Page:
Stuck at an Olympic crossroads

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Stuck at an Olympic crossroads

Yoon Seol-young
The author is a Tokyo correspondent of the Joongang Ilbo.

Japanese government officials talk about “X-day,” the day that Tokyo announces the cancellation of the Olympics and Prime Minister Yoshihide Suga resigns. The government’s prediction, “Once the Olympic begins, the mood will change,” is likely to be wrong. Suga’s dream to ride the Olympic mood, be reelected as the Liberal Democratic Party chair and snatch a landslide victory in the parliamentary election is also likely to be a dream.

The situation has completely changed over the last two months. An opinion poll announced on May 31 showed that the approval rating for the Suga cabinet was 40 percent, a 7 percent drop from the previous month. The Nikei Shimbun harshly condemned its Covid-19 measures, calling it a “third defeat” after the World War II defeat in 1945 and the economic defeat in the 1990s.

All circumstances indicate the need to cancel the Olympics, but X-day is not likely to come. The Suga government basically believes that hosting the Olympic Games won’t affect the spread of Covid-19 much. Less than 100,000 people will visit Japan during the Olympic period, which is about half of the original estimate, and they will move within the “bubble” according to the plan. Test events have been held, and there was no evidence that they caused the spread of coronavirus, the government claims.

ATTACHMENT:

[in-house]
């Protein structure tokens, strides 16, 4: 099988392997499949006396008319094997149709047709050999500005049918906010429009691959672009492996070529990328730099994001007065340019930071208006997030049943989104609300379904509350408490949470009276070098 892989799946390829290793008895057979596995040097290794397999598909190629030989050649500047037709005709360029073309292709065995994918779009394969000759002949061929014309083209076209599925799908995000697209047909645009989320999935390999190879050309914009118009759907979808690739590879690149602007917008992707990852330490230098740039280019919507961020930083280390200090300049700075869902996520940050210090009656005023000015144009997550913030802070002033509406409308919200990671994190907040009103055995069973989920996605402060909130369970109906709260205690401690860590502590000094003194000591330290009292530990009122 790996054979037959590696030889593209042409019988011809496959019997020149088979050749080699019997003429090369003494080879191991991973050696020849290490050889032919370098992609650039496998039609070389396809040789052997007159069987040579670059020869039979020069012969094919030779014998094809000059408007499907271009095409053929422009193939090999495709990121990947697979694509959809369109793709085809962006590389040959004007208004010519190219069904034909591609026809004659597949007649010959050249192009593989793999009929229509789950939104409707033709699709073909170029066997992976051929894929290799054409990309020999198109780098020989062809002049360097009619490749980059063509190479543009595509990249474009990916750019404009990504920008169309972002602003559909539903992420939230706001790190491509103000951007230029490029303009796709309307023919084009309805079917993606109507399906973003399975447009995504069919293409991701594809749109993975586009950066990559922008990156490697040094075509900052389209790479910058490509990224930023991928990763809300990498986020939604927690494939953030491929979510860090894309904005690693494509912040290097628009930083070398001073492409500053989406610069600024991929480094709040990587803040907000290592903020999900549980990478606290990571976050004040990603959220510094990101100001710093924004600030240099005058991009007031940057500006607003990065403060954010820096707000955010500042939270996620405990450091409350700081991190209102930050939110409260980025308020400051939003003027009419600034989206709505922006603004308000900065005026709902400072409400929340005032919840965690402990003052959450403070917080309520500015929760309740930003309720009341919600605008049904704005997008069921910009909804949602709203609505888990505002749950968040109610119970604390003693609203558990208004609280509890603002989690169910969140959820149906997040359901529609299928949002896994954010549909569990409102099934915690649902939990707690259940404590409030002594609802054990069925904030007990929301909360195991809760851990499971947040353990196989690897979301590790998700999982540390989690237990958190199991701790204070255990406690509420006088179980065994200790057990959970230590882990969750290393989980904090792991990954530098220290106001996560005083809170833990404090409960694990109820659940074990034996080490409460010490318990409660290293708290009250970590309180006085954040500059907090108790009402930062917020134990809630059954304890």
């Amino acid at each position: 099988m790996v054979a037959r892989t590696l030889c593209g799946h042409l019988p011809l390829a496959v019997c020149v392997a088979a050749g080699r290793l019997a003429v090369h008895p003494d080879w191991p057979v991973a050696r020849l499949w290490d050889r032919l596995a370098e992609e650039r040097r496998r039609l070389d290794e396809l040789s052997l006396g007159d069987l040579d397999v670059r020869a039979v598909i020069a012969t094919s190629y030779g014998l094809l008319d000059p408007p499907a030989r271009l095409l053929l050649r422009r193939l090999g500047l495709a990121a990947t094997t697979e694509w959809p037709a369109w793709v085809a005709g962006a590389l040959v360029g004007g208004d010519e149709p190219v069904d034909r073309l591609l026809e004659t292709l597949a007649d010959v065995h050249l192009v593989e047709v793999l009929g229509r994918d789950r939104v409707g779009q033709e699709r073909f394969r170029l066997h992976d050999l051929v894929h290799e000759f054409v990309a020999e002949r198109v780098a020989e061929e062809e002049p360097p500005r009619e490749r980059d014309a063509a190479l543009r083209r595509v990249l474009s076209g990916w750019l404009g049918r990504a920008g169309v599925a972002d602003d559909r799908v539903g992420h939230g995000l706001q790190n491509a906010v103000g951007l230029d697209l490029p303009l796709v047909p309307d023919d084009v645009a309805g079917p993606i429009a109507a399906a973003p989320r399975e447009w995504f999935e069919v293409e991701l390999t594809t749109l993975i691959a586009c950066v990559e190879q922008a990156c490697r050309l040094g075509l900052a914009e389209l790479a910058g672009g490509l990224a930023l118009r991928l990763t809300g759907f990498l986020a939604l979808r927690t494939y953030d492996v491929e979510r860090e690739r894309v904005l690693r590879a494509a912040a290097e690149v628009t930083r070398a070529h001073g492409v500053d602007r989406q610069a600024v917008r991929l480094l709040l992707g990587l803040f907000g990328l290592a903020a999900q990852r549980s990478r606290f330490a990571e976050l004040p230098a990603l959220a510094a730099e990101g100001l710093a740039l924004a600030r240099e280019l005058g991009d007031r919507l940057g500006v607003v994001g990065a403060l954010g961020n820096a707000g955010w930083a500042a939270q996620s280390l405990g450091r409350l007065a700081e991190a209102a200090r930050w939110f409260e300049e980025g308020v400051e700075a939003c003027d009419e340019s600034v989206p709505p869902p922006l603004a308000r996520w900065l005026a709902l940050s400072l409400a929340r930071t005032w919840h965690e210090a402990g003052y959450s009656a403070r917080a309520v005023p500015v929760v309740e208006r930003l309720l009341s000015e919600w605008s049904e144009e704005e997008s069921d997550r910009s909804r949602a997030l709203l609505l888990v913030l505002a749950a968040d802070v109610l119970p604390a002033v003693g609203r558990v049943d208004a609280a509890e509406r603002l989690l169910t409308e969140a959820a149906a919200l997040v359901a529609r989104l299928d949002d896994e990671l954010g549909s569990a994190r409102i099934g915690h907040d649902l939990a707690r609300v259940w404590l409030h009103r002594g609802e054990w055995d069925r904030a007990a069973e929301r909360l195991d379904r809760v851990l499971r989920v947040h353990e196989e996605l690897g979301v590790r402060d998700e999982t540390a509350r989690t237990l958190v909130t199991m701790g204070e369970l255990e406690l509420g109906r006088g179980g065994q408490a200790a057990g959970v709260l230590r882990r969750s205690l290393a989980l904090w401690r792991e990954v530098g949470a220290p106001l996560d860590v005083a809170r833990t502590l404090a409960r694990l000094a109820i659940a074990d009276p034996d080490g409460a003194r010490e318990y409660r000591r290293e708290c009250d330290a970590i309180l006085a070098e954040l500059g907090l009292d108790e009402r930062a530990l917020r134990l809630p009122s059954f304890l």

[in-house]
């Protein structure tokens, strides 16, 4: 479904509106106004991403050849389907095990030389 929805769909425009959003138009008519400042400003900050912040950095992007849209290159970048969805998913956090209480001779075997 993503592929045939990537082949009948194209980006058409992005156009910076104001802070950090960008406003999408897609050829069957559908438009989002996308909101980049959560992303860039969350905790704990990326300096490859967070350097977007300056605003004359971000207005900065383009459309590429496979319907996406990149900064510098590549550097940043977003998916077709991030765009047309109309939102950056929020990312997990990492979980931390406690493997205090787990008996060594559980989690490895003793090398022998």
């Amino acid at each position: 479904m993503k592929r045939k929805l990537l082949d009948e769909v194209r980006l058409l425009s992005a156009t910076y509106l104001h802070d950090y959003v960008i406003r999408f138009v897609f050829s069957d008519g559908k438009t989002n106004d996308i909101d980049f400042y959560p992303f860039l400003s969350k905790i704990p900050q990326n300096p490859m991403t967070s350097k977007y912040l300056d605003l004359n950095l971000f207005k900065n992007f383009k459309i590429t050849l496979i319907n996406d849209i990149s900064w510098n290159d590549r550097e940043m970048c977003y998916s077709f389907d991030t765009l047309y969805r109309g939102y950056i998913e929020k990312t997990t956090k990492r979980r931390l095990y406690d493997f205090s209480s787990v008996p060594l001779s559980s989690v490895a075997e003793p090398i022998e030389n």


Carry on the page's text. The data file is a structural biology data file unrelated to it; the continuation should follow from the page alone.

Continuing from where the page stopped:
Tokyo thinks that the Japanese are anxious because of the government’s communication issue, and holds some media accountable for encouraging uneasiness.

Japan does not want to imagine a situation where it cancels the Tokyo Olympics and then the Beijing Winter Olympics is held normally half a year later. It is more than just losing the “symbol of fighting and beating the coronavirus” to China. Narushige Michishita, vice dean at the National Graduate Institute for Policy Studies, said that if the Tokyo Olympics is cancelled and the Beijing Winter Olympics is held as scheduled, it would be a symbolic power shift in Asia, as “Japan is the setting Sun and China is the rising dragon.” Tokyo sees this as the plan to reemerge as Asia’s No. 1 turning into a perfect defeat in the power game.

The Suga government is in a dilemma as the conservative right wing demands the Olympics go ahead while ordinary citizens oppose it. Without a solid support base that Shinzo Abe had, public opinion is everything for the Suga government. Only 51 days are left to think about how to overcome the chaos before the opening of the Olympics.



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